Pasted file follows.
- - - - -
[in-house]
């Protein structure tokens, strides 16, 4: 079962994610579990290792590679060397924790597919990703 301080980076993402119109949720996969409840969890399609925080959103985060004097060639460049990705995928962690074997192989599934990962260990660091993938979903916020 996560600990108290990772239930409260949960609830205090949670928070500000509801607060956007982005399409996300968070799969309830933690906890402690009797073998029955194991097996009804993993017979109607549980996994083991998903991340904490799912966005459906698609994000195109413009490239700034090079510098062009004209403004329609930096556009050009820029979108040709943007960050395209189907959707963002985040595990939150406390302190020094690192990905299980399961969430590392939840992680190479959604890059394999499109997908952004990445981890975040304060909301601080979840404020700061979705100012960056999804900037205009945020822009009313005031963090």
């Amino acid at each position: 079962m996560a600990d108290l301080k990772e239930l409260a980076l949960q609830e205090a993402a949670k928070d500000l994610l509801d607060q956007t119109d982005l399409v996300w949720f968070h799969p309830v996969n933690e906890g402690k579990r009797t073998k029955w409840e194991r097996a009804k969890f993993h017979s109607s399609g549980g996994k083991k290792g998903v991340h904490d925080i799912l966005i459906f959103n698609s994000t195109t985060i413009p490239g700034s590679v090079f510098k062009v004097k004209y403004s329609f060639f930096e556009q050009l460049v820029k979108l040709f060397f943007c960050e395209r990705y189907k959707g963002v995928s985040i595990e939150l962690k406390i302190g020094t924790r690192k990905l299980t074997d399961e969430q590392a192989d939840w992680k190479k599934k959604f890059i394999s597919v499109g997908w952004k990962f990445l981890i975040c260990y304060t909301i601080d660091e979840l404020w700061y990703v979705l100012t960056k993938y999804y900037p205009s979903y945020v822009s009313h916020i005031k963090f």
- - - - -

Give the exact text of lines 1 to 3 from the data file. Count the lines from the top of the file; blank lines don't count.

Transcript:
[in-house]
């Protein structure tokens, strides 16, 4: 079962994610579990290792590679060397924790597919990703 301080980076993402119109949720996969409840969890399609925080959103985060004097060639460049990705995928962690074997192989599934990962260990660091993938979903916020 996560600990108290990772239930409260949960609830205090949670928070500000509801607060956007982005399409996300968070799969309830933690906890402690009797073998029955194991097996009804993993017979109607549980996994083991998903991340904490799912966005459906698609994000195109413009490239700034090079510098062009004209403004329609930096556009050009820029979108040709943007960050395209189907959707963002985040595990939150406390302190020094690192990905299980399961969430590392939840992680190479959604890059394999499109997908952004990445981890975040304060909301601080979840404020700061979705100012960056999804900037205009945020822009009313005031963090």
């Amino acid at each position: 079962m996560a600990d108290l301080k990772e239930l409260a980076l949960q609830e205090a993402a949670k928070d500000l994610l509801d607060q956007t119109d982005l399409v996300w949720f968070h799969p309830v996969n933690e906890g402690k579990r009797t073998k029955w409840e194991r097996a009804k969890f993993h017979s109607s399609g549980g996994k083991k290792g998903v991340h904490d925080i799912l966005i459906f959103n698609s994000t195109t985060i413009p490239g700034s590679v090079f510098k062009v004097k004209y403004s329609f060639f930096e556009q050009l460049v820029k979108l040709f060397f943007c960050e395209r990705y189907k959707g963002v995928s985040i595990e939150l962690k406390i302190g020094t924790r690192k990905l299980t074997d399961e969430q590392a192989d939840w992680k190479k599934k959604f890059i394999s597919v499109g997908w952004k990962f990445l981890i975040c260990y304060t909301i601080d660091e979840l404020w700061y990703v979705l100012t960056k993938y999804y900037p205009s979903y945020v822009s009313h916020i005031k963090f």